Cards best in clutch, but they're not alone
St. Louis led by far while Red Sox, Tigers also flourished with men in scoring position
The St. Louis Cardinals and their faithful can relate to the heartache of Peyton Manning and Broncos fans in the wake of Denver's Super Bowl demise at the hands of Seattle's Seahawks.
Like Manning and Co., the 2013 Redbirds watched a season of historic offensive production end in pain and frustration on the big stage.
After hitting an astonishing .330 with runners in scoring position during the regular season, the Cards' magic expired when they were shut down in the World Series by Boston's champion Red Sox.
In 42 at-bats with men on second and/or third, St. Louis' lineup managed just eight singles and a double for a .214 average. The Red Sox were 11-for-44 (.250) with four doubles and a homer with men in scoring position.
Not that it's any consolation, but that is a decidedly small sample size in relation to the 162-game schedule that separates the contenders from the dreamers.
In deference to the skeptical analytical community and its disdain of the C-word, all references to clutch performance will be set aside here. We'll simply identify the 2013 Cards, without fear of contradiction, as an extraordinary band of opportunists, unmatched over a four-decade span in their ability to deliver when opposing pitchers are backed into a corner.
Their .330 team batting average in scoring situations was the highest in the Majors by far in the designated-hitter era, eclipsing the .311 assembled by the 1996 Colorado Rockies and 2007 Detroit Tigers.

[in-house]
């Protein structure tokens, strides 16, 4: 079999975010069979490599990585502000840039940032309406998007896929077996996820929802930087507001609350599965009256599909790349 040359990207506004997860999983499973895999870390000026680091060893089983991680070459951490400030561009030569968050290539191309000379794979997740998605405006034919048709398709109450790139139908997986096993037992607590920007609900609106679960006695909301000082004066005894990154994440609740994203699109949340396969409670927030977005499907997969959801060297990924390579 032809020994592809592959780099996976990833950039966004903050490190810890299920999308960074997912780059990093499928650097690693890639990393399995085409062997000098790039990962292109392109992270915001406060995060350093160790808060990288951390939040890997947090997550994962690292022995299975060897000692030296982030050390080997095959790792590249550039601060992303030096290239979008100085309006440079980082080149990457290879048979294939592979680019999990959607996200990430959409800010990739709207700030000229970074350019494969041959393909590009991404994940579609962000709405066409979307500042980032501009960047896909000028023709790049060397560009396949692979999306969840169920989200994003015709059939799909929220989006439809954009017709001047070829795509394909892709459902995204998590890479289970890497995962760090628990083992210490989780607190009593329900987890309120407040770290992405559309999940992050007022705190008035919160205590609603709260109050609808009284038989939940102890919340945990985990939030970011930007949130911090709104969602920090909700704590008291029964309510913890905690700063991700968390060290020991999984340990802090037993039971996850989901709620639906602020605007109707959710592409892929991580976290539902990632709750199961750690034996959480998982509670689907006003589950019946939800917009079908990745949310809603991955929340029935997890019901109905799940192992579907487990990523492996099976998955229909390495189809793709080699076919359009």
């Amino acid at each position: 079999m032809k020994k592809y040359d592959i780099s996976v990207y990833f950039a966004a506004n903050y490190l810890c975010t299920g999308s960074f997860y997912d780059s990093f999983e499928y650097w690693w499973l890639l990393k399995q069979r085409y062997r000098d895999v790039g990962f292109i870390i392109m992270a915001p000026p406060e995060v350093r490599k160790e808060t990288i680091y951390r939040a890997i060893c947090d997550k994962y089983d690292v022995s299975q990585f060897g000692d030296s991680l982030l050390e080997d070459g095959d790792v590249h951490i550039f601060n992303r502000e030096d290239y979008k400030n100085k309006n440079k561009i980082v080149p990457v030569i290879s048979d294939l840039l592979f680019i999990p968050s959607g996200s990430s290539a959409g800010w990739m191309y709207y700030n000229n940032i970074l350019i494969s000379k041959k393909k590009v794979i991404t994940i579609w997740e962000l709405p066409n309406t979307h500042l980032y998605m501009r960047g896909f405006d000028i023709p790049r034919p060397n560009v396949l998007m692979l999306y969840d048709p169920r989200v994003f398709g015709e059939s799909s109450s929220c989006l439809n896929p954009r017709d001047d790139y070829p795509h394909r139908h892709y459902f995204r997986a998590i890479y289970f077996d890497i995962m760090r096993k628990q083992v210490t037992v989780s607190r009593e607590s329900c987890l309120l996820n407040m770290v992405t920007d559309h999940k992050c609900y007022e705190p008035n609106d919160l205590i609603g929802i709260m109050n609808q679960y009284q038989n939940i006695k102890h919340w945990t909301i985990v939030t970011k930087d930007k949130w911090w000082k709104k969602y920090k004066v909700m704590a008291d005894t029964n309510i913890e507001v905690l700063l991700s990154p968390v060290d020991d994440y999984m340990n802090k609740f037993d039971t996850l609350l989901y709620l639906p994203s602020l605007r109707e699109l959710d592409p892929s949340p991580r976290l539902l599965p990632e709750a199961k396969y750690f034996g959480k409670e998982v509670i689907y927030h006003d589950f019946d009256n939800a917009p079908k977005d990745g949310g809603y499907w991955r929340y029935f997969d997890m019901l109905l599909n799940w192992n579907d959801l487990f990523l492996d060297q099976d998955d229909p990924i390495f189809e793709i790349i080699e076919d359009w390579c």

"Sabermetricians might [disagree]," Cards manager Mike Matheny said, "but I think there are certain guys who perform in those situations."
With .402 on-base and .463 slugging percentages, St. Louis completed a rare triple crown of production with men in scoring position. While they fell narrowly shy in their 2011 World Series title run, they led the Major Leagues in average (.290) and OBP (.378) but getting edged by the Yankees (.455 to .454) in slugging under such circumstanaces.
With Magglio Ordonez leading the way, the 2007 Tigers (.311/.383/.478) made it a clean sweep, but the '96 Rockies, loving the altitude in Denver, were fourth in OBP while prevailing in batting average and slugging.
In the context of their era, the 1975 Boston Red Sox came closest to matching the 2013 Cards. The New England power company fueled by Fred Lynn and Jim Rice was the Majors' best by a substantial margin with a .308/.382/.471 line with runners in scoring position.
Boston was the only team to finish at .300 or better from 1974-93. The 1977 Cards and 1984 Red Sox each came in at .299. Since 1994, when the Indians hit .303, 13 clubs have hit .300 or higher with men in scoring position, underscoring the era's offensive nature.